i. When Ho-lu49murdered King Liao,50Tzŭ Cha51left the country and betook himself to Yen-ling52and never to the end of his days crossed the border of the state of Wu.53 When the Duke of Lu 54 killed Tzŭ-ch'ih, 55 Shu-mien retired 56 and became a hermit refusing to enjoy a salary. To impair one's right conduct to obtain dignities, and to twist one's principles to gain indulgence, are things a gentleman would not do even if his life were at stake. We know of cases when a gentleman would resign office even when righteous doctrines were put into effect; but we have yet to hear of one who bent his principles in order to gain a prince's indulgence.
j. The Secretary: According to 57 the Lun Yü, With the man who is personally engaged in a wrongful enterprise the true gentleman declines to associate.58 Such is the saying but in practice it is difficult to follow. Thus when the Chi clan, 59 lawless and unprincipled, drove their prince from the throne and usurped all power, Jan Ch'iu 60 and Chung Yu 61 still remained to serve them. The rules of Propriety prescribe, Men and women do not give nor receive ceremonial cups from one another.62 Yet when Confucius passed through Wei he paid a visit to the mistress of the Duke of Wei 63 prompted by the favorite Mi Tzŭ-hsia, 64 incurring thus the disapproval of Tzŭ-lu. Since Tzŭ-hsia was a court favorite, it was improper for Confucius to get his introduction through him; since men and women are not allowed to mix socially, it was a breach of etiquette for Confucius to visit Nan Tzŭ. The principles of propriety and right conduct originated with 65 Master K'ung himself, yet he personally dealt a blow to the Law while seeking a prince's indulgence. Where, may we ask, is recorded the fact that he retired from office after these events?
k. The Literati: The enlightened ruler is concerned when the Empire is not at peace and the states are not at rest; worthies and sages grieve when there is no Emperor above and no margraves below and chaos reigns in the Empire. Thus Yao was concerned over the Deluge, I Yin worried over the people, Kuan Chung went into captivity, and Confucius roamed about the world. They all worried over the people's misfortunes and aspired to set at rest their troubles. Therefore, they toiled either carrying pots and dishes, 66 suffering in prisons, or crawling on their bellies, all to bring succor to the people. One must run when pursuing fugitives; one can not avoid a drenching while trying to save a drowning man. Now that the people are trapped in a drain-ditch, we can not but dive to their rescue even at the expense of getting drenched!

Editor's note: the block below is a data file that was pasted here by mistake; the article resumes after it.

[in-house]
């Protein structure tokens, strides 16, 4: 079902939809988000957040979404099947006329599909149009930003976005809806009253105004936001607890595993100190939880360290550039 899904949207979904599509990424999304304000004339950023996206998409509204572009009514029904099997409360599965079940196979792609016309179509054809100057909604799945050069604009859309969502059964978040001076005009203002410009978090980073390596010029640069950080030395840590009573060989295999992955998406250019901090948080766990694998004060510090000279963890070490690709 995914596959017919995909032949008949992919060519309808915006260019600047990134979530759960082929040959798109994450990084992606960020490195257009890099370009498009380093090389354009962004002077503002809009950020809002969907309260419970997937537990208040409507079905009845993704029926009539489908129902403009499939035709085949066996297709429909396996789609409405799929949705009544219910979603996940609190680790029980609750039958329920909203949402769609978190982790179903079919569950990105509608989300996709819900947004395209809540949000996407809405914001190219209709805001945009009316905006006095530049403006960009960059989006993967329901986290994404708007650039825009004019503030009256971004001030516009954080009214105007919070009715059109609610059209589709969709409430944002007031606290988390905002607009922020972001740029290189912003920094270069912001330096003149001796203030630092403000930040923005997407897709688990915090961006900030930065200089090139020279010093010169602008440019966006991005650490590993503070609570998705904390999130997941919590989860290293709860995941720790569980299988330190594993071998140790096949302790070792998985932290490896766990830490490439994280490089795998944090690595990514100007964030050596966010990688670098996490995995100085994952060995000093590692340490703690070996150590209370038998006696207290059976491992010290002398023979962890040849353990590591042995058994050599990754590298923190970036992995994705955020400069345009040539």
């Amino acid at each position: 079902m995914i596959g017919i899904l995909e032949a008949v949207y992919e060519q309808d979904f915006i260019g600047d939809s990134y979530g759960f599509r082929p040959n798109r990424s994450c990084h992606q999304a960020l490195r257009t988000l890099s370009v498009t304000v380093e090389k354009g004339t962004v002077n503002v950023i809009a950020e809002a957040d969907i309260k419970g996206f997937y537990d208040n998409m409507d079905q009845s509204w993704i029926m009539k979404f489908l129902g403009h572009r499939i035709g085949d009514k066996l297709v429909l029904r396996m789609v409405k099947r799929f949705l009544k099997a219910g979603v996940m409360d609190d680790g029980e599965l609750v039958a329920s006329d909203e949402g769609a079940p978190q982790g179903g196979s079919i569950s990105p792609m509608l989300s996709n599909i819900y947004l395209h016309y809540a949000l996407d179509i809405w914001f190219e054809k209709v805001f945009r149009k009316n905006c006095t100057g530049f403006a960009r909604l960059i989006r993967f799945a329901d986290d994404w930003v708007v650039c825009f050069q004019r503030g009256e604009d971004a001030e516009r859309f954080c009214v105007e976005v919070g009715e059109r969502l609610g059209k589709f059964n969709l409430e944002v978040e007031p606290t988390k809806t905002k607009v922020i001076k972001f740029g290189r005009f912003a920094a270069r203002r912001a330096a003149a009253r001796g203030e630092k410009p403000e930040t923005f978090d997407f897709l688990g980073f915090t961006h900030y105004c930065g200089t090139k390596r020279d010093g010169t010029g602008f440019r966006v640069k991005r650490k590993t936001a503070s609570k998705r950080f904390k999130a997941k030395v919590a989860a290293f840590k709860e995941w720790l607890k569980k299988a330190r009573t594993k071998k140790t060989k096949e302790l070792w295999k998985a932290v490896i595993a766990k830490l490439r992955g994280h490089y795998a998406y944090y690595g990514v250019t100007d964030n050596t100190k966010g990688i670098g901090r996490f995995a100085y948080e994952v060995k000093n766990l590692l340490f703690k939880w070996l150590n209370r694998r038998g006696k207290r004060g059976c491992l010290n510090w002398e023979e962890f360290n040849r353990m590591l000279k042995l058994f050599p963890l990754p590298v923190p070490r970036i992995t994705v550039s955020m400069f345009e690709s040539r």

The Secretary remained silent and did not reply.
1. See note 9, p. 38, supra, on the term ju 儒, as applicable to the scholars of the Han period; also the discussion of the "Confucian School" of the Han period, in the Introduction.
2. Cf. Mencius, II, i, ii, 23: "Since there were living men until now, there never was another Confucius."
3. 魯 衛. Chang has Ch'i 齊 and Lu. "Lu and Wei" seems to be the correct reading, as it often occurs elsewhere.
4. 洙、泗: rivers of these names. See glossary.
5. 齊 宣 王.
6. 孟 軻 (Mencius).
7. 湻 [淳] 于 髡.
8. 齊 宣 王. Le roi Siuen aimait les hommes instruits qui voyageaient (de pays en pays) pour donner des conseils. Soixante-seize hommes, parmi lesquels Tseou Yen (鄒 衍), Choen-yu K'oen, T'ien P'ien (田 駢), Tsie Yu (接 予), Chen Tao (慎 到), Hoan Yuen (環 淵) recurent tous de lui des palais particuliers et furent nommés grands officiers de premier rang. Ils ne participaient pas au gouvernement, mais ils discutaient (sur les affaires d'État). Ainsi, dans le pays de Ts'i, les savants au pied de (la porte) Tsi (稷) redevinrent abondants; ils se comptèrent par centaines et furent près de mille. Chavannes, Mém. hist., V, 258—260. While the Yen T'ieh Lun includes the name of Mencius, the text of the Shih-chi does not.
9. 公 孫 弘. See page 63, note 6, supra.
10. The overthrow of King Min 湣 at Lin-tsê 臨 淄 (284 B. C.) at the hands of Yen 燕, and his subsequent assassination at Chiu 莒, are noted in the Shih-chi, ch. XLVI (cf. Mém. hist., V, 272 seq,).
11. 建 王. Shih-chi, ch. LXVI. Our text has 禽 for 擒, "make prisoner". The incident occurred in 221 B. C. (Cf. Chavannes, Mém. hist., V, 279).
12. 造 父, the celebrated coachman.
13. 世 位. Chang has 勢 for 世, the two characters being often interchangeable. The Literati employ a legalist argument here. Cf. Duyvendak, Book of Lord Shang, 98.
14. The Lun-yü, IX, viii, Soothill's rendering.
15. Chang suggests: "During the reigns of kings Wei 威 (predecessor of Hsüan) and Hsüan . . . .", to accord with the following ". . . through two generations of prosperity".
16. The text has . . . 不 顯 . . . The translation follows Chang's suggestion of inserting 無 before 不.
22. Yen 燕, Ch'in 秦, Ch'u 楚, Chao 趙 and Wei 衛, who later, under the leadership of Yen, attacked Ch'i and drove King Min from his capital.
23. 鄒 魯 之君 泗 上 . . . . This sentence occurs in the Shih-chi, ch. XLVI, but with 稱 臣 for 入 臣.